ShareGeo is free to use for all Digimap users.

Use ShareGeo to contribute your own (derived or user-generated) geospatial datasets, or to download datasets that are already there for your research, teaching or personal use….

Geospatial datasets in a number of formats (raster, vector and tabular) can be contributed for anywhere in the world. A minimal amount of metadata is required for each dataset….

Licensing restrictions may apply to some datasets, so for example if a dataset is derived from Ordnance Survey data, only Digimap users registered for the Digimap Ordnance Survey collection will be able to access it….

PS:  ShareGeo is the successor to EDINA’s GRADE (Geospatial Repository for Academic Deposit and Extraction).  See our past posts on GRADE and EDINA’s other geospatial projects.

EDINA launches an OA repository for geospatial data

ShareGeo launched, a press release from EDINA, January 28, 2009.  Excerpt:

A new geospatial data sharing facility has been released today which enables Digmap users to find and share geospatial datasets.

ShareGeo forms part of the EDINA Digimap suite of services….

ShareGeo is free to use for all Digimap users.

Use ShareGeo to contribute your own (derived or user-generated) geospatial datasets, or to download datasets that are already there for your research, teaching or personal use….

Geospatial datasets in a number of formats (raster, vector and tabular) can be contributed for anywhere in the world. A minimal amount of metadata is required for each dataset….

Licensing restrictions may apply to some datasets, so for example if a dataset is derived from Ordnance Survey data, only Digimap users registered for the Digimap Ordnance Survey collection will be able to access it….

PS:  ShareGeo is the successor to EDINA’s GRADE (Geospatial Repository for Academic Deposit and Extraction).  See our past posts on GRADE and EDINA’s other geospatial projects.

Wikileaks will create OA for 10,000 CRS reports

Clay Shirky reprints a message from the Wikileaks announcement list:

Wikileaks to release nearly 10,000 Congressional Research Service reports

Wikileaks has obtained nearly 10,000 US Congressional Research Service (CRS) reports which it is preparing for publication. The CRS spends around $100M a year preparing high quality reports for members of Congress and Congressional committees. When members feel publication of a report is in their political interest, they are released. Alternatively reports that are not viewed as politically favorable are kept from the public eye….

Comment.  This is excellent news.  It’s not the first project to provide retroactive OA to CRS reports, but it’s probably the largest.  I don’t say "retroactive and unauthorized OA" because CRS reports are uncopyrightable from birth, and no permission or authority is needed.  All that is needed is to get one’s hands on a copy.  For details on the other CRS OA projects, and background on the quality and access barriers to CRS reports, see our past posts.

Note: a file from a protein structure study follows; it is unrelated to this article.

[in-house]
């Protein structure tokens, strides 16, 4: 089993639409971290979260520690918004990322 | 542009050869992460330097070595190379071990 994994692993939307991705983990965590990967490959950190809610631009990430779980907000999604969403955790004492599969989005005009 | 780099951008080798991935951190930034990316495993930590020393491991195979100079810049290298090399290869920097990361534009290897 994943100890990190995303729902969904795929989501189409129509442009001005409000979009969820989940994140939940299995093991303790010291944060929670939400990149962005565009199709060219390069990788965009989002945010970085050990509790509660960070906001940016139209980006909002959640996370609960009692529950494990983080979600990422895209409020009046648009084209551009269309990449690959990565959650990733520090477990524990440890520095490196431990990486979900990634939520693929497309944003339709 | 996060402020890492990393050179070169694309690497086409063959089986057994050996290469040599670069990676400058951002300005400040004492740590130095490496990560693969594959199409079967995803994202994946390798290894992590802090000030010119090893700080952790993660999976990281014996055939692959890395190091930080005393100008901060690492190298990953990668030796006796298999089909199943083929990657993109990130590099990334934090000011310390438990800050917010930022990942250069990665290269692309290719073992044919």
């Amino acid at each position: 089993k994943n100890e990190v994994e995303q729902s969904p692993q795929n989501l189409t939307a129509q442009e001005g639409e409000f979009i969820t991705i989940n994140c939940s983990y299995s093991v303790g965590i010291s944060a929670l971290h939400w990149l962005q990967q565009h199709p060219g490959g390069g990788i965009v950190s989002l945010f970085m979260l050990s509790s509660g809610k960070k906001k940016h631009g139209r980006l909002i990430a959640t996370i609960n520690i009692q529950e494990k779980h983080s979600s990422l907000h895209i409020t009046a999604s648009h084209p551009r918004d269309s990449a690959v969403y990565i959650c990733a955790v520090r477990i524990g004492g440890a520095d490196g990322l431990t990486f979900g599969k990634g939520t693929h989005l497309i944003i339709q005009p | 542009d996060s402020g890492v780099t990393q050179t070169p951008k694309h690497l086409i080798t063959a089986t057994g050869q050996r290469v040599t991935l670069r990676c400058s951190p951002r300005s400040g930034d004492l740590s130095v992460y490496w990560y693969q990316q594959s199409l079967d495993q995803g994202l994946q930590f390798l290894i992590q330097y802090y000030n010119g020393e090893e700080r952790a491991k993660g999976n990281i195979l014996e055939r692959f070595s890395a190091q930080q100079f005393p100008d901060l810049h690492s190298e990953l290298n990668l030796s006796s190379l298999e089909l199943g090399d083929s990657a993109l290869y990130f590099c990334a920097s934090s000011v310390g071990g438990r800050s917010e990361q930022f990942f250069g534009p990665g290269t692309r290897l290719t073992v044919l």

Wikileaks will create OA for 10,000 CRS reports

Clay Shirky reprints a message from the Wikileaks announcement list:

Wikileaks to release nearly 10,000 Congressional Research Service reports

Wikileaks has obtained nearly 10,000 US Congressional Research Service (CRS) reports which it is preparing for publication. The CRS spends around $100M a year preparing high quality reports for members of Congress and Congressional committees. When members feel publication of a report is in their political interest, they are released. Alternatively reports that are not viewed as politically favorable are kept from the public eye….

Comment.  This is excellent news.  It’s not the first project to provide retroactive OA to CRS reports, but it’s probably the largest.  I don’t say "retroactive and unauthorized OA" because CRS reports are uncopyrightable from birth, and no permission or authority is needed.  All that is needed is to get one’s hands on a copy.  For details on the other CRS OA projects, and background on the quality and access barriers to CRS reports, see our past posts.

Overview of OA, especially in Australia

Arthur Sale, Beyond Open Source, a slide presentation at Free as in Freedom (Hobart, Tasmania, January 20, 2009).  (Thanks to Dorothea Salo.)

Abstract:   The Open Source movement, of which Linux is a shining example, is a showcase of how accessibility makes for excellence. A parallel thrust is currently being conducted in the research institutions and the publishing industries of the world to create Open Access to the worldâ??s publicly funded research. Arthur Sale will trace the origin of the movement, its economics and the forces holding it back, and where we are now, particularly in Australia. Open Access, or OA, has very many more active participants than Open Source, and many more nay-sayers, cautious Scrooges, and ignorant people. The struggle is titanic â?? the benefits equally large!